CHAMPAIGN, Ill. — Maryland men’s basketball coach Mark Turgeon threw his arms up in disbelief as Illinois guard Malcolm Hill drilled a corner 3-pointer late in the first half Saturday night. Moments later, the sixth-year leader decided he’d seen enough. He needed a timeout.

The Fighting Illini, a team Maryland destroyed, 84-59, on Dec. 27 to start Big Ten play, held a 27-16 lead at the State Farm Center. The Terps offense that shot over 50 percent and scored 48 points in the paint in the first meeting was settling for perimeter jumpers and wasn’t making them, either.

As the Fighting Illini extended its lead to six in the opening minutes of the second half, Turgeon’s frustration grew. Guard Melo Trimble was open in transition just before the under-16 media timeout, but guard Kevin Huerter threw an errant pass. The play resulted in a turnover and Turgeon slamming his first down on his whiteboard before bringing his team into the huddle.

Yet after the game, Turgeon sat at the podium and was calm as he spoke about Maryland’s early struggles. The Terps had overcome them in their 62-56 victory. Reserve guard Jaylen Brantley’s 12 second-half points, paired with Illinois’ almost eight-minute scoring drought, changed the complexion of Maryland’s fourth Big Ten win in five tries.

“Just a gutty win,” Turgeon said. “It wasn’t a pretty game at all. Neither team could really make a shot. It was two really good defensive teams, and Jaylen, we just kind of rode Jaylen in the second half.”

Brantley averaged 5.1 points per game entering Saturday but scored 12 against the Fighting Illini, two shy of his career high. Trimble also had 12 points despite another poor shooting performance in which he made 5 of his 16 attempts, while Cowan added a team-high 19 points.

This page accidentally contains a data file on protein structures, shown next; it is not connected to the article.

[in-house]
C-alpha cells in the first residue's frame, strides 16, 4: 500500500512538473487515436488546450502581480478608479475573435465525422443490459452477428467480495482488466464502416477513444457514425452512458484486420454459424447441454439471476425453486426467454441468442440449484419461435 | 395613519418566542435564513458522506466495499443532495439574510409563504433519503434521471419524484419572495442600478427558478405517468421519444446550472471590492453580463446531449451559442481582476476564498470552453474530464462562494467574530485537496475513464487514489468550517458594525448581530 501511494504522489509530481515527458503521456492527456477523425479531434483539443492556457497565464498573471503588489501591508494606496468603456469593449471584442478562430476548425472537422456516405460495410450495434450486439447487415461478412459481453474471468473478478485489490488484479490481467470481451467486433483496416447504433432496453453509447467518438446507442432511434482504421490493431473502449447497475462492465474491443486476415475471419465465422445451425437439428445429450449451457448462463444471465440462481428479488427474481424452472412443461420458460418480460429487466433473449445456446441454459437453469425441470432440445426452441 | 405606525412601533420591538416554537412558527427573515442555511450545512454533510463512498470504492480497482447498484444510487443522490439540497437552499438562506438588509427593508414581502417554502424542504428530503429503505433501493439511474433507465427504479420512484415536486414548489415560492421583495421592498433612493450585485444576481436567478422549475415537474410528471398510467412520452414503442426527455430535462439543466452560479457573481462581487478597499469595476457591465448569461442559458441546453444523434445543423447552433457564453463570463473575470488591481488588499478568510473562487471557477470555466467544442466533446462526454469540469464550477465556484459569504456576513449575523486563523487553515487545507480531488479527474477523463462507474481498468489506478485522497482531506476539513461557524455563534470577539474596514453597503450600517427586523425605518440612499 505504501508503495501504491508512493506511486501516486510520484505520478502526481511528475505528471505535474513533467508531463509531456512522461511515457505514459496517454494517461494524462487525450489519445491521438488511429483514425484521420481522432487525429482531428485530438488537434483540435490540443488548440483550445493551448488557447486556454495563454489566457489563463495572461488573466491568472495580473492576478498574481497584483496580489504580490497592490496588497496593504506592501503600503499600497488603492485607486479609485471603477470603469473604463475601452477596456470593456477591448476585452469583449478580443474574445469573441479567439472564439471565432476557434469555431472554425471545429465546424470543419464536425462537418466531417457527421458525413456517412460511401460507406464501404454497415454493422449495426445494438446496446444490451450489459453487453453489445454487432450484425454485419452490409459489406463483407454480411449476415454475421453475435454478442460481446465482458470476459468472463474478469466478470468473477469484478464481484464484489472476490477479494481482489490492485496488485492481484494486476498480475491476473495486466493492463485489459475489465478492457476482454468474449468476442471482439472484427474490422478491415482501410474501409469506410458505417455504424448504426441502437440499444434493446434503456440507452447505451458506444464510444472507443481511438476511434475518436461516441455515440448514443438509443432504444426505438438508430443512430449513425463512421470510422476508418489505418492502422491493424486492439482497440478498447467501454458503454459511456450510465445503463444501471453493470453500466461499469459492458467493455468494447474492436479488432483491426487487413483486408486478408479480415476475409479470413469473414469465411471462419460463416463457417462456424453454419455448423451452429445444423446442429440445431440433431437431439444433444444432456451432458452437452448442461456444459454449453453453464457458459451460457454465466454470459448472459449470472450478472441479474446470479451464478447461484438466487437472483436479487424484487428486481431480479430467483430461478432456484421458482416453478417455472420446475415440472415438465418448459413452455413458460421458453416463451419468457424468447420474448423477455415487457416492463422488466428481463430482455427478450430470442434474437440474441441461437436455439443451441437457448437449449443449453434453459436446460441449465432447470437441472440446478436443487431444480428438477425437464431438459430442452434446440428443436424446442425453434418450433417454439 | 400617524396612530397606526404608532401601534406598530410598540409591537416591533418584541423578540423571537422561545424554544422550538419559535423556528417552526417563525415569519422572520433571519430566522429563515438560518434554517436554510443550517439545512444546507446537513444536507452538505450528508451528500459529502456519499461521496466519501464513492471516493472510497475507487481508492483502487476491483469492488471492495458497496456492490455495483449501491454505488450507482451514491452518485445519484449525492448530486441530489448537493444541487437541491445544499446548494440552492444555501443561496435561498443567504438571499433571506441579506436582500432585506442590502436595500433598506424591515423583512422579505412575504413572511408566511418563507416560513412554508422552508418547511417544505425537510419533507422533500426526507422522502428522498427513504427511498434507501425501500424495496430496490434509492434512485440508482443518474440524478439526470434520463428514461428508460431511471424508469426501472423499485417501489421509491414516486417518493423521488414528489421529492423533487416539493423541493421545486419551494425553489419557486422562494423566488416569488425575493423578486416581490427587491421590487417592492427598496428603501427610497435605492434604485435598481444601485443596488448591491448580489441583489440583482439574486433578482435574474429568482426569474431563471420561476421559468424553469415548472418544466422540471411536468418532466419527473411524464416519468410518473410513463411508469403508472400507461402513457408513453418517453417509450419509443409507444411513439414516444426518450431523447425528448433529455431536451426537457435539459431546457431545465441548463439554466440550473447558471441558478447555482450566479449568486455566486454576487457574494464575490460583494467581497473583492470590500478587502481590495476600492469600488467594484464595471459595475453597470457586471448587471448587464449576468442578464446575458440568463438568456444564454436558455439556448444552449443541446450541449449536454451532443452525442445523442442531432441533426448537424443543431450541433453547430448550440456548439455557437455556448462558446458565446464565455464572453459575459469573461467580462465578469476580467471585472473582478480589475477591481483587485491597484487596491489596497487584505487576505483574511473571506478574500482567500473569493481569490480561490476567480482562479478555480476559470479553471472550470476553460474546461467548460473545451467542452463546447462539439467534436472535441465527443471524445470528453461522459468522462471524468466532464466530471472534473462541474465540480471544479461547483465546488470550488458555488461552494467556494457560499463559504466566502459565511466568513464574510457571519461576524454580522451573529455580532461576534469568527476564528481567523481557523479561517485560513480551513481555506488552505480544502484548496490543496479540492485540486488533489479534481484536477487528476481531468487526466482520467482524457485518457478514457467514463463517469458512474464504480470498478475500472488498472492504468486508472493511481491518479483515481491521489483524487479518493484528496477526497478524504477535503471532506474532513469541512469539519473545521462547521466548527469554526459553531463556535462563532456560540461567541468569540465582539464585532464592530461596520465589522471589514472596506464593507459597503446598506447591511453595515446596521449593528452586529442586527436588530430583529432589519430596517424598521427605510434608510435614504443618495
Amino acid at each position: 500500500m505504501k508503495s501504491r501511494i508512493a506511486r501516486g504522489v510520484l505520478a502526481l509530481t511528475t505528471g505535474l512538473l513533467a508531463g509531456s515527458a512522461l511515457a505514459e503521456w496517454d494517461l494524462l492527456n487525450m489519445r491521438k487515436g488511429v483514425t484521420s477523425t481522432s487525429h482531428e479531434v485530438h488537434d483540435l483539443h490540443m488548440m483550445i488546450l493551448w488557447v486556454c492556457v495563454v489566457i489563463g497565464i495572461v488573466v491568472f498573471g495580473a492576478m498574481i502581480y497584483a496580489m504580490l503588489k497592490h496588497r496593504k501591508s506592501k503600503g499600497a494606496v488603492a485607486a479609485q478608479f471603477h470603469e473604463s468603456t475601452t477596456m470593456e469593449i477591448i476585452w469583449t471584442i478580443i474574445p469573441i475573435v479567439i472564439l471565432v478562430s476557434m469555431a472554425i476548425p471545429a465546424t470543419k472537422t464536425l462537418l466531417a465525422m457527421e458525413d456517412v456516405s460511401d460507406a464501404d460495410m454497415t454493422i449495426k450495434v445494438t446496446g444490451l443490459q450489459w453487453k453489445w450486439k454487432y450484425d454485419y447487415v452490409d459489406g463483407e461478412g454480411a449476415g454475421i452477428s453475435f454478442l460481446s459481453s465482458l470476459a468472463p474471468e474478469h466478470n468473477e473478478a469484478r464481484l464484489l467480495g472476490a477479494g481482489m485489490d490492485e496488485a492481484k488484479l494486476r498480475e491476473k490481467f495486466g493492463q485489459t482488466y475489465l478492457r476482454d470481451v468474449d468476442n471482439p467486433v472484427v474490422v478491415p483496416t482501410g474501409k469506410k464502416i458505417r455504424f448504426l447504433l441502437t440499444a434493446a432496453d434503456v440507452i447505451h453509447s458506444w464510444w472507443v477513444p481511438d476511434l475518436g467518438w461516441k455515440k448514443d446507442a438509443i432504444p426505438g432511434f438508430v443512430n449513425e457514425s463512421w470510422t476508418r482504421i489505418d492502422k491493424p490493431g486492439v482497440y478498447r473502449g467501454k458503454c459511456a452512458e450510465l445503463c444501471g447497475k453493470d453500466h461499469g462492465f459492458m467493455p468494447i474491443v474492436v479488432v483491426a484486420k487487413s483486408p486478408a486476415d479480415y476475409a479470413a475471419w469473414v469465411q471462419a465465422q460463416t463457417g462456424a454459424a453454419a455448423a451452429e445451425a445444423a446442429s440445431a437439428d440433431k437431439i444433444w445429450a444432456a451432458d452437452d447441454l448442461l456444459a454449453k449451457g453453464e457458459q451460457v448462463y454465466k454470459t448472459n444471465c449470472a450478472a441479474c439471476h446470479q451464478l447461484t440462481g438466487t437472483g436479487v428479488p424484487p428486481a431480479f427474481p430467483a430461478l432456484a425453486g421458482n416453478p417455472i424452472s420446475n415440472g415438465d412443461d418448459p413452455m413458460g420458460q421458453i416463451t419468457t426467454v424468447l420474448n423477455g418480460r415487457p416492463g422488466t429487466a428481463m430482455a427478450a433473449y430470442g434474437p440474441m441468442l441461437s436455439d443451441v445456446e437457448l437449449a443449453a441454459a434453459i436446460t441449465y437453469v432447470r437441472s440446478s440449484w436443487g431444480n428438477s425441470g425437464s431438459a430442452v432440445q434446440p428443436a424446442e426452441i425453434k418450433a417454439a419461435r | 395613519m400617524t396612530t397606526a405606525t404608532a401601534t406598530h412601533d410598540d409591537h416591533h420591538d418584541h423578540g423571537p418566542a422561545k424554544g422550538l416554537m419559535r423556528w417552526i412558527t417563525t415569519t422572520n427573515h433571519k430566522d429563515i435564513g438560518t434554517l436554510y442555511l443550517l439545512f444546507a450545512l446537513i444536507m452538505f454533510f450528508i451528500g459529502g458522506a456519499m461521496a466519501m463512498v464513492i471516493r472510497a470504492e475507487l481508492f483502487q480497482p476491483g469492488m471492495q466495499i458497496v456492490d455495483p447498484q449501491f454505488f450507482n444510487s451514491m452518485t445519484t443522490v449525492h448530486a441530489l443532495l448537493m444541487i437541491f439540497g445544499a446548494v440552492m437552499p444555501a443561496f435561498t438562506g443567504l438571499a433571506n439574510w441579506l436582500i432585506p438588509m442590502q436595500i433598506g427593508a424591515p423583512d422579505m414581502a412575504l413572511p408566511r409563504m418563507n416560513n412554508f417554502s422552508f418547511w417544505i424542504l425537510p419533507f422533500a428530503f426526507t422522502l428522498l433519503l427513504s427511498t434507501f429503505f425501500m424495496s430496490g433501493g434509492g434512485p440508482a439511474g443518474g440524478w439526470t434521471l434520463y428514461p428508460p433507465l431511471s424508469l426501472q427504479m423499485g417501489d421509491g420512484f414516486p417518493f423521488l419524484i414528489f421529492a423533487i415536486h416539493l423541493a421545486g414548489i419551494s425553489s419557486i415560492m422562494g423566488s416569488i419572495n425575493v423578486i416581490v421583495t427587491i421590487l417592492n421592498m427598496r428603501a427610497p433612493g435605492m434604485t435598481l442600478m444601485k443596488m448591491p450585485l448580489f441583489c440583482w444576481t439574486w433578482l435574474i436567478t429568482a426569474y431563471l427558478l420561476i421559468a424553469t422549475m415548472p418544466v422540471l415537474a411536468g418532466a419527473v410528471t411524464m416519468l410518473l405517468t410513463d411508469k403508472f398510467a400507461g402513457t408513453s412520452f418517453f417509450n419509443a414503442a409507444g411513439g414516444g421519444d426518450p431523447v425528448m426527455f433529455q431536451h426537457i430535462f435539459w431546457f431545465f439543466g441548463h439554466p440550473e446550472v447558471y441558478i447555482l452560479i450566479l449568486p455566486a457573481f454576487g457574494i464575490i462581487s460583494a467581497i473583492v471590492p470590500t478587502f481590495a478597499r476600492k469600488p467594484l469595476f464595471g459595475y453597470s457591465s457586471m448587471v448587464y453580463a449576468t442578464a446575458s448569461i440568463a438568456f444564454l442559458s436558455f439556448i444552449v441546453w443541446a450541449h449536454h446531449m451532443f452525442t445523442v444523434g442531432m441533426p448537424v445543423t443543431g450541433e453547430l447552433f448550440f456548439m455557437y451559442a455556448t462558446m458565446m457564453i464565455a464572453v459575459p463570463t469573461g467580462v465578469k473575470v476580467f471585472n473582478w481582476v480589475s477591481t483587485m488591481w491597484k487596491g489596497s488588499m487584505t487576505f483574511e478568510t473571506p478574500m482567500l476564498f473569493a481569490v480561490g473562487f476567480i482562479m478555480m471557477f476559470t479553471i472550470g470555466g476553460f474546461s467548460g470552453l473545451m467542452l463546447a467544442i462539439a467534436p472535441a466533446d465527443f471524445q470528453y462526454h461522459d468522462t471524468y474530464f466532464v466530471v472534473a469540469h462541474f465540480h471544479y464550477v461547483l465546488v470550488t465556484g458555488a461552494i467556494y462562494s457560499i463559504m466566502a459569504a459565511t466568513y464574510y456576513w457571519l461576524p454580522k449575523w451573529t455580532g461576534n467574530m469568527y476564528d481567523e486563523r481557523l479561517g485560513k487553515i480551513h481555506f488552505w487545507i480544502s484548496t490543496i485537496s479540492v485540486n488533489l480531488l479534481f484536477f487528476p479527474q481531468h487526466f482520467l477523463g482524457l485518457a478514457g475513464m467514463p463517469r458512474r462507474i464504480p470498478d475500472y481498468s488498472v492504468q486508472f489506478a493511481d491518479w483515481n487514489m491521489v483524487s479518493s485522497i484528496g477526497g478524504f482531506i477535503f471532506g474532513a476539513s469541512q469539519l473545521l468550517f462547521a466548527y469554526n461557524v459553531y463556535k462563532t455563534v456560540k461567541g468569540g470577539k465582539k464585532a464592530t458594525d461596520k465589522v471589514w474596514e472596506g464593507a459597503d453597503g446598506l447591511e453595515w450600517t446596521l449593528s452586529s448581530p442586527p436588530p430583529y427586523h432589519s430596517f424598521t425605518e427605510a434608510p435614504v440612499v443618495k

Each made valuable contributions as the Terps swung the momentum in their favor in the second half.

At the 13:38 mark of the period, forward Michael Finke’s layup gave Illinois (12-6, 2-3 Big Ten) a 43-39 lead. But then the Fighting Illini started shooting from the perimeter, and it wasn’t rebounding the misses. The Terps also began effectively doubling the post players, forcing them to make sloppy passes. By the time Illinois scored next — center Maverick Morgan had a tip in with 5:45 to play — it was in an eight-point hole.

“I’m a big believer in that basketball is a game of runs, so we just had a big run, and it was at a good time,” Cowan said. “Jaylen had a big run by himself.”

Illinois’ misses led to long rebounds and more transition opportunities, and Maryland (16-2, 4-1) took advantage by scoring 14 points in that span, nine from Brantley, to quiet a once-raucous blue-and-orange crowd.

“[Jaylen] really changed the game in the second half,” Trimble said.

Brantley entered the break scoreless after missing two 3-pointers, an area the Terps struggled with as a team in the first half. As they’ve done at times throughout the season, they settled for perimeter jumpers. Trimble started the game with a triple, but he missed his next four, all of which came in the opening minutes. At the first media timeout, six of Maryland’s nine shots came from beyond the arc.

A lack of post scoring came from Maryland using a small lineup. The Terps were without 7-foot-1 forward Michal Cekovsky (ankle) for a fifth straight game. Their starting frontcourt of forwards Damonte Dodd and Justin Jackson each picked up two early fouls and combined to play 12 first-half minutes.

Turgeon even put 6-foot-7, 205-pound guard Jared Nickens at the four and forward L.G. Gill at the center spot.

“We were just trying to survive the half, and I threw Kevin Huerter there at the four, and we can’t run any plays,” Turgeon said. “We were just totally out of sync.”

Facing a nine-point deficit with 18 seconds left in the half, Cowan made a pair of free throws and Trimble made a steal and finished a layup as the final buzzer sounded. Turgeon said he felt great entering intermission. Jackson and Dodd returned in the second half, allowing the coach to implement his usual rotation and style.

The result was a game-changing stretch, featuring suffocating defense and an offensive spark off the bench that allowed the Terps to improve to 6-0 away from Xfinity Center.

“Our defense was terrific,” Turgeon said. “And then Jaylen Brantley really gave us a huge lift, gave us confidence, cause really no one could make a shot for us except him … and he made a lot.”